As someone who frequently moves throughout Vancouver, I have pretty much gotten used to the familiar sounds of the city. I’m talking about the drugged up residents of DTES shouting profanities, the occasional dog yapping like crazy, and of course, one of the most common sounds, the sirens. When those come around, it usually means someone is injured or experiencing some kind of problem… again. Yes, it’s true. You hear sirens around the area all the time. Sometimes, it’s drug usage, sometimes it’s an injury, sometimes it’s a whole other story. In fact, it could be any story, when it comes to this series, there’s lots of stories. In Paramedics (Life On The Line), viewers get an inside look on the lives of Vancouver’s emergency squads as they speed to the rescue of anybody in town. Every episode has a similar layout featuring a handful of employees who share their experiences accompanied with live footage during the interviews. Most segments feature the adventures of paramedics as they rush out to the scene in their vehicles and save people. Those particular stories feature people who are drugged out, or simply injured, or in the rare case, dead. Sometimes these story segments continue forward bringing the patients into the hospital where they are dropped off and hopefully recovering, nobody really knows as that’s usually where the camera stops. Other segments of the show take place at the Dispatch Operations Centre. At the DOC, people on the line take calls from people who are experiencing very strange situations or even some dangerous scenarios, involving weapons and/or intoxication.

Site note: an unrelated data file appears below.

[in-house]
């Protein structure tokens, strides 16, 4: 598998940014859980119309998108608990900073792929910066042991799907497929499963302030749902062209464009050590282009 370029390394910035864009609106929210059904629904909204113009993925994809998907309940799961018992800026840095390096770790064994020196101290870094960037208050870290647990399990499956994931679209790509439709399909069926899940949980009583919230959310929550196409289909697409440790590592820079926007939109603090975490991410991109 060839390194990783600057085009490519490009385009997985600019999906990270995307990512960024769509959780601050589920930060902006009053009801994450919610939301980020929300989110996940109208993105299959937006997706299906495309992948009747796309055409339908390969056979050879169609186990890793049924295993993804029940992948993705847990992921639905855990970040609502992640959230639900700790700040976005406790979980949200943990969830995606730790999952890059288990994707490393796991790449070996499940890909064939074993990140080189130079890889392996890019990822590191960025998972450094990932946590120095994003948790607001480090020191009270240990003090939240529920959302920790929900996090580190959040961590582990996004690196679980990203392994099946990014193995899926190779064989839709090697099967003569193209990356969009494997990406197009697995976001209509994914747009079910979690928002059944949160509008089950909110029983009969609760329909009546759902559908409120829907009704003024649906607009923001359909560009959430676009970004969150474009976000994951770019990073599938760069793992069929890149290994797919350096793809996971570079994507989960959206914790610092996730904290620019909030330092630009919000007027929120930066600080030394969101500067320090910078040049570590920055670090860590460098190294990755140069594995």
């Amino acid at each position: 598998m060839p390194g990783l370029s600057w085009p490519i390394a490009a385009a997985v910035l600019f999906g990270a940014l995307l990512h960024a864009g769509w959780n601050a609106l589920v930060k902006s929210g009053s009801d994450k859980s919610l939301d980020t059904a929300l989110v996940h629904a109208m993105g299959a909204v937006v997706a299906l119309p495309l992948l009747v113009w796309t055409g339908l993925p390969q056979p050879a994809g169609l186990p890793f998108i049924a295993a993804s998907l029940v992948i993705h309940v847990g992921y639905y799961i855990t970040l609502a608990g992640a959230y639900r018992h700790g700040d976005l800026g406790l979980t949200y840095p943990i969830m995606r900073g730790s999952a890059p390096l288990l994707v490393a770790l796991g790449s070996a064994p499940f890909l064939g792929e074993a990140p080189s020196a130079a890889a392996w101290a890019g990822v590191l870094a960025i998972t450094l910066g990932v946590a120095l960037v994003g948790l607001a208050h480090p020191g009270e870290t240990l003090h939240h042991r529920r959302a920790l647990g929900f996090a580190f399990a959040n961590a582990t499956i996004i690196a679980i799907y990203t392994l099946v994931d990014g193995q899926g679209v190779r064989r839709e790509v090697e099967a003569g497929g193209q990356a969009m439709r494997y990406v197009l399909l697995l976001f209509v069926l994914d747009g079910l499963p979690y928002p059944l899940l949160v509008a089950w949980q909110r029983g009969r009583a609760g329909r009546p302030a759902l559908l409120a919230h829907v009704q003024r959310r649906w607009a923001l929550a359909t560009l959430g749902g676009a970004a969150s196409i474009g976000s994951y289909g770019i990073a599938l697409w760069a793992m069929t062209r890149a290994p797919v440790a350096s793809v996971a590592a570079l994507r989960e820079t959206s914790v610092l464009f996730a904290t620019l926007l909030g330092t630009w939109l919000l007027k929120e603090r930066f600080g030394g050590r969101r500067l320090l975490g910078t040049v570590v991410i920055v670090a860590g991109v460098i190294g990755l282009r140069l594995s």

One of the greatest things about this series is that it shows the systematics of what happens behind the calls and transportations. It shows that paramedics can have great senses of humour and be as friendly as possible just to make the experience seem more pleasant. Sometimes, viewers are treated to the process of how recovery methods in ambulances are done, and learn some interesting new terms and facts from and about the medical business. It also explained that in Vancouver, the majority of callers are senior citizens with severe health conditions. Examples of health conditions include instability with movement or standing, and some involve medication problems, and some have completely different reasons altogether. The stories recorded in this documentary give a variety of mixed feelings from a couple snickers to a nervous wreck expression. It makes you wonder how some of these people get into these situations especially of the very odd variety, and then you find yourself gaining some sympathy for people in some more dreadful situations. I did feel kind of creeped out from some of the visuals that happened during the stories but I also learned a lot about the medical world and how things work, especially since I’ve never rode in an ambulance… yet. While the show may not seem like much in structure, there certainly are a lot of stories and backstories, and it’s definitely worth checking out, even if it’s only 10 episodes long.